Three years ago, after Saturday Night Live lampooned the state of Vermont as a “Caucasian paradise—an agrarian community where everyone can live in harmony because every single person is white”— Michael Schirling, secretary of Vermont’s Agency of Commerce and Community Development, responded with good humor.

In addition to sending the cast members flannel shirts from the Vermont Flannel Company, he invited the show’s viewers to learn about the state’s rich history and visit the African American Heritage Trail, which showcases the stories of Black Vermonters.

Both the comedy sketch and Schirling’s response are a reminder of how humor, irony, and satire, can raise awareness around critical social issues and challenge societal norms without stigmatizing people who are unaware of the issues or who hold differing viewpoints. In this age of “call-out” culture, Schirling “called people in” to view the Green Mountain state from a new perspective, with increased information about how Black leaders and community members shaped Vermont and the nation.

One such leader was George Washington Henderson. Born enslaved in Clark County, Virginia in November 1850, Henderson was hired as an attendant to a Union infantry officer during the Civil War and accompanied the New England soldier back to Vermont when the war was over. Though prevented from learning to read or write for the first decade and a half of his life, upon coming to Vermont, Henderson attended the Underhill Academy, studying under Principal Oscar Atwood, and Barre Academy, in preparation for admission into the University of Vermont. When he graduated at the top of his class from UVM in 1877, Henderson not only gave the valedictory address but also became the first African American to be inducted into the Phi Beta Kappa Society.

Founded on Dec. 5, 1776, in the Apollo Room of Williamsburg’s Raleigh Tavern by five students at the College of William and Mary, Phi Beta Kappa is the nation’s oldest and most prestigious academic honor society. Adopting the motto “Love of wisdom is the guide of life” and celebrating the values of academic excellence, friendship, and morality, the members of what was then a secret society took up the most pressing issues of the day— from whether standing armies were justified in times of peace and whether religion is necessary in government to the justice of African slavery. When the College of William and Mary was forced to close its doors in the winter of 1781, after the British army under General Charles Cornwallis occupied the York peninsula, Connecticut native Elisha Parmele convinced his fellow Society members to allow institutions in New England to charter chapters.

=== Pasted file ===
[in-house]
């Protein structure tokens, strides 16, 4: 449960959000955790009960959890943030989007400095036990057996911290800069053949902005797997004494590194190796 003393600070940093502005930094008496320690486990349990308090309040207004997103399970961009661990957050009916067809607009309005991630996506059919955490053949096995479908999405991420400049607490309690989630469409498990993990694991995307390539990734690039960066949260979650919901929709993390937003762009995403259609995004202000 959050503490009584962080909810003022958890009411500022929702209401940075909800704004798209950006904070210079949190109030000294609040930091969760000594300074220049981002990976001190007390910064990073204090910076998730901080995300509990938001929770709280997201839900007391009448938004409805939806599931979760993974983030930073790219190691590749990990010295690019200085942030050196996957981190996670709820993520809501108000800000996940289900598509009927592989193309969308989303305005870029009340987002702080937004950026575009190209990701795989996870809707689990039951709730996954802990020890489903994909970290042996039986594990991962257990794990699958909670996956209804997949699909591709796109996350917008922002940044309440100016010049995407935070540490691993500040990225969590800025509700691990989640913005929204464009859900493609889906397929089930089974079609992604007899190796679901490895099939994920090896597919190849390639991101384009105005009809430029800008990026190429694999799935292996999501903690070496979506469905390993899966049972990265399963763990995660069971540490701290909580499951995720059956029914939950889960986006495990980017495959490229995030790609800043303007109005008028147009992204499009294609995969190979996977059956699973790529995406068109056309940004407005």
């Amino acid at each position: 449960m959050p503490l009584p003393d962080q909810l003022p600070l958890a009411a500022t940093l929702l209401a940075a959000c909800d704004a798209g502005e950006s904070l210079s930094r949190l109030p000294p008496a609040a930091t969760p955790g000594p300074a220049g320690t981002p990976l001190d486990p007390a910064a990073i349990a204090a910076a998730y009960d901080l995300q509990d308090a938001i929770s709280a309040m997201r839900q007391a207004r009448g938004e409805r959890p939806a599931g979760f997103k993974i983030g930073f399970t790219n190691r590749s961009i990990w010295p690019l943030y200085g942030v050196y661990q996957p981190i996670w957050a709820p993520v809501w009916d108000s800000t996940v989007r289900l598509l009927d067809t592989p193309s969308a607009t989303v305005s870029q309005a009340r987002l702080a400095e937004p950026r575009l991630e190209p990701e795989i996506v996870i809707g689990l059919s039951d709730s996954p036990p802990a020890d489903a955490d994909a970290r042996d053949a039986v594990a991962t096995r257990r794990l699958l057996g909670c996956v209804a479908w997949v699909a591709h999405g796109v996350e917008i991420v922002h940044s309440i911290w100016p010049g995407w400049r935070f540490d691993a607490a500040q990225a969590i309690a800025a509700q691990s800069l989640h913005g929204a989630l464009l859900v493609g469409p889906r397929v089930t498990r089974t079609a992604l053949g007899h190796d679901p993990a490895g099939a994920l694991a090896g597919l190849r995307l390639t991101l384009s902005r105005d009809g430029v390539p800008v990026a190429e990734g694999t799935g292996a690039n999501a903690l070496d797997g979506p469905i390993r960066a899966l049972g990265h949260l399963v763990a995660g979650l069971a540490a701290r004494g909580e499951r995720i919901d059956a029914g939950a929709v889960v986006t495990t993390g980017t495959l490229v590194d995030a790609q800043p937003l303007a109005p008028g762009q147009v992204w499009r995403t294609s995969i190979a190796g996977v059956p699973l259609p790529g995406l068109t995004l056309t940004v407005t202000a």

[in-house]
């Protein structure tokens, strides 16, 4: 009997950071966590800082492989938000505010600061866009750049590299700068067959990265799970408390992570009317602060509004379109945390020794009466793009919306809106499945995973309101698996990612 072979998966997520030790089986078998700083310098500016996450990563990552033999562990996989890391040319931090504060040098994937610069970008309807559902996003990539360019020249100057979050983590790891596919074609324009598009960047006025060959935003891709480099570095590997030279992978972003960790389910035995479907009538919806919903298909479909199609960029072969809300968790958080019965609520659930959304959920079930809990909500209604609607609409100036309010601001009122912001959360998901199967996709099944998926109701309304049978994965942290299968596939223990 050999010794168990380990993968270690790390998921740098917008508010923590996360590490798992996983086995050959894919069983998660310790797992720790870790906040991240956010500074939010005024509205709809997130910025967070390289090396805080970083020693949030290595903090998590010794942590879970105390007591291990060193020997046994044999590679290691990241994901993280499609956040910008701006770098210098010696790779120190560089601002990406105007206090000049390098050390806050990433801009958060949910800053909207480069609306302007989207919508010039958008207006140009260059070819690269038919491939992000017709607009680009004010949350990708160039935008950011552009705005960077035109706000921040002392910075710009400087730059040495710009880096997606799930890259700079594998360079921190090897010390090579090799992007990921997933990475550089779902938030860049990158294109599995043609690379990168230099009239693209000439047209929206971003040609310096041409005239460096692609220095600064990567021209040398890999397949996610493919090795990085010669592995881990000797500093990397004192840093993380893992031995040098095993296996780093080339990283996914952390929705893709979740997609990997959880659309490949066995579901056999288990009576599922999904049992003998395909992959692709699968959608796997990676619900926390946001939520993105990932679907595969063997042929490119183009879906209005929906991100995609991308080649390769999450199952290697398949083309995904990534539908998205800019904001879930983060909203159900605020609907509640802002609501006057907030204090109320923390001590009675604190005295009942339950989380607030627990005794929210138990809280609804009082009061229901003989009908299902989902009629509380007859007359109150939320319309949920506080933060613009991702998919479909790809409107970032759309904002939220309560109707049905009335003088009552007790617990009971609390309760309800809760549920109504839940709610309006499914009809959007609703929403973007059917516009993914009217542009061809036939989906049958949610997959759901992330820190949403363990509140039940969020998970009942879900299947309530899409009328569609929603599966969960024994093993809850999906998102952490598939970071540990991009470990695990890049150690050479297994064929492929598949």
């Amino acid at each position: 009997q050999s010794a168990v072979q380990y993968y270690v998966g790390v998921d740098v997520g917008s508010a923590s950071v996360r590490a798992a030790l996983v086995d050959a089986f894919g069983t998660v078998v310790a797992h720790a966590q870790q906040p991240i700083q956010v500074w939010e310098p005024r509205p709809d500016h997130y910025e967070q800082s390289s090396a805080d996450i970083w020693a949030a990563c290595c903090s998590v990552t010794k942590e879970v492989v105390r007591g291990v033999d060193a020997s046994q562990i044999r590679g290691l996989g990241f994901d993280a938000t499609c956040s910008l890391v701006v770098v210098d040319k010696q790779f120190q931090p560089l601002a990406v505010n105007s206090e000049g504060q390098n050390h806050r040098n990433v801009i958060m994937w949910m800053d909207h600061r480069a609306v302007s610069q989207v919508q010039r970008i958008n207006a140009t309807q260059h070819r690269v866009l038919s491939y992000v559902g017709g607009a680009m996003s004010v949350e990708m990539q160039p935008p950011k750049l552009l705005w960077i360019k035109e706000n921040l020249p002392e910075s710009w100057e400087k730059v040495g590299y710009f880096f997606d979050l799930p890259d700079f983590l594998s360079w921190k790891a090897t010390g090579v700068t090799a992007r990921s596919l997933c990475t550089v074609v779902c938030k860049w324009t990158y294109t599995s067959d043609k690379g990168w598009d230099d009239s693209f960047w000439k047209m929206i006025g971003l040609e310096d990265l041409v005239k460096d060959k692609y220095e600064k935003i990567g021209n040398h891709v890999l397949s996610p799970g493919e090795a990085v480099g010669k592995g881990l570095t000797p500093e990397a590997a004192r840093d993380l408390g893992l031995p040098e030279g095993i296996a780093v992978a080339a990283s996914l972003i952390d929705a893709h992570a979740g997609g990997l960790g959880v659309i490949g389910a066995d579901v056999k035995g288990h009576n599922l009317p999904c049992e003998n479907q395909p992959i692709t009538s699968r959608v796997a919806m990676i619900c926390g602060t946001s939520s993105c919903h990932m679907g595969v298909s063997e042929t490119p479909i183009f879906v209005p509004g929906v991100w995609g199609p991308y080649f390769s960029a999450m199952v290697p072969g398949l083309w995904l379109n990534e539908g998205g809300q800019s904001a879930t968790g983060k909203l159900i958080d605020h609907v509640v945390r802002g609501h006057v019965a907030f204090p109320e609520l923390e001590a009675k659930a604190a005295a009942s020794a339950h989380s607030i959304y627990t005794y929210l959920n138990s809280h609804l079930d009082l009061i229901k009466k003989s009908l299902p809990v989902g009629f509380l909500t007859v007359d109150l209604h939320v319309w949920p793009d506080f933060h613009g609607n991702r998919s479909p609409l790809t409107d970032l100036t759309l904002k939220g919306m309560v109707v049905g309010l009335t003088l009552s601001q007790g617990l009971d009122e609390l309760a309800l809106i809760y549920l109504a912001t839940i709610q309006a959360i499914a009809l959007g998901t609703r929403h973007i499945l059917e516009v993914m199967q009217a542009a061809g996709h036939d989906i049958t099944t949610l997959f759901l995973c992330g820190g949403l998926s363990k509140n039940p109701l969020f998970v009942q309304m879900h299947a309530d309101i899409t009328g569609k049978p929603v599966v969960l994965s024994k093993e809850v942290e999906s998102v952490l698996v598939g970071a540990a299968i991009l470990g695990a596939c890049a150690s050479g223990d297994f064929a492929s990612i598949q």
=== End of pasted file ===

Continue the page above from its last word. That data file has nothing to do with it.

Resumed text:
According to the original records of Phi Beta Kappa, published in the American Scholar, chapters soon appeared at Yale (1780), Harvard (1781), and Dartmouth (1787). In 1848, the University of Vermont was awarded Phi Beta Kappa’s 11th chapter. While a resolution by the Society’s founders in 1779 declared that it was “repugnant to the liberal principles of societies that they should be confined to any particular place, men, or description of men,” and that “they should be extended to the wise and virtuous of every degree and of whatever country,” it took nearly a century for the Society to induct the first women and African Americans. The first women, Eliza Hamilton and Lida Mason became members at UVM in 1875 and Henderson joined two years later. Although Edward Alexander Bouche, the first African American student admitted to Yale, was elected to Phi Beta Kappa in 1874, his official induction did not occur until 1884, when Yale’s chapter began activity again after a 13-year hiatus.

Henderson’s contributions to the state and to the nation are truly remarkable. While in college, during his junior year, he served as principal of nearby Jericho Academy and worked as a farmer during the summers. Upon graduation, he served as principal of Craftsbury Academy and Newport Graded School. In 1880, Henderson received a Master of Arts degree from UVM and earned a Bachelor of Divinity degree from Yale University in 1883. Following an additional year at Yale under a fellowship for excellence in Theological Studies, Henderson spent a year studying at the University of Berlin.

He went on to serve as a pastor in New Orleans, Louisiana and was appointed chair of Theology at Straight University, now known as Dillard. He also served as dean of Theology at Nashville’s Fisk University and retired from serving as a professor of Latin, Greek, and Ancient Literature at Wilberforce University. While in New Orleans, Henderson authored the first formal call to end lynching in a document entitled “First Memorial Against Lynching,” submitted to the Louisiana legislature in 1894.

Vermont’s African American Heritage Trail, designed to illuminate the lives of Black individuals with ties to Vermont helps to create a fuller, more complex story about the state than the one presented in the SNL skit. At the same time, it encourages visitors and residents alike to consider how the future of the state’s cultural, social, and economic strength and well-being is dependent upon building a more diverse and inclusive Vermont.

Spencer Kuchle is Associate Director for Collections and Interpretation at the Old Stone House Museum & Historic Village.